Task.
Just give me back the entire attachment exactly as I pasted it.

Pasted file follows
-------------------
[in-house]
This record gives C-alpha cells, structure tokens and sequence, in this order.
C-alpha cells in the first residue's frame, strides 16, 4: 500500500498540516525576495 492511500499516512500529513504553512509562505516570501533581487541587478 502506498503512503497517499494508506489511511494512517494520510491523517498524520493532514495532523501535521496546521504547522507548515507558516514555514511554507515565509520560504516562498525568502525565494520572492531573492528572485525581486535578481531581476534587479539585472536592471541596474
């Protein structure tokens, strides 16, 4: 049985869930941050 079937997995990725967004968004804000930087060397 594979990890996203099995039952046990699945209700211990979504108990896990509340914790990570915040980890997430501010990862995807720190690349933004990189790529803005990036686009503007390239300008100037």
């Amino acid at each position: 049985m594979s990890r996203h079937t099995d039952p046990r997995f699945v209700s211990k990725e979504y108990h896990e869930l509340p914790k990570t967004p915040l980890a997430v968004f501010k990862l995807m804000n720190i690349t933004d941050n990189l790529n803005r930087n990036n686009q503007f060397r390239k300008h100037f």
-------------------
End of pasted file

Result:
[in-house]
This record gives C-alpha cells, structure tokens and sequence, in this order.
C-alpha cells in the first residue's frame, strides 16, 4: 500500500498540516525576495 492511500499516512500529513504553512509562505516570501533581487541587478 502506498503512503497517499494508506489511511494512517494520510491523517498524520493532514495532523501535521496546521504547522507548515507558516514555514511554507515565509520560504516562498525568502525565494520572492531573492528572485525581486535578481531581476534587479539585472536592471541596474
């Protein structure tokens, strides 16, 4: 049985869930941050 079937997995990725967004968004804000930087060397 594979990890996203099995039952046990699945209700211990979504108990896990509340914790990570915040980890997430501010990862995807720190690349933004990189790529803005990036686009503007390239300008100037």
């Amino acid at each position: 049985m594979s990890r996203h079937t099995d039952p046990r997995f699945v209700s211990k990725e979504y108990h896990e869930l509340p914790k990570t967004p915040l980890a997430v968004f501010k990862l995807m804000n720190i690349t933004d941050n990189l790529n803005r930087n990036n686009q503007f060397r390239k300008h100037f």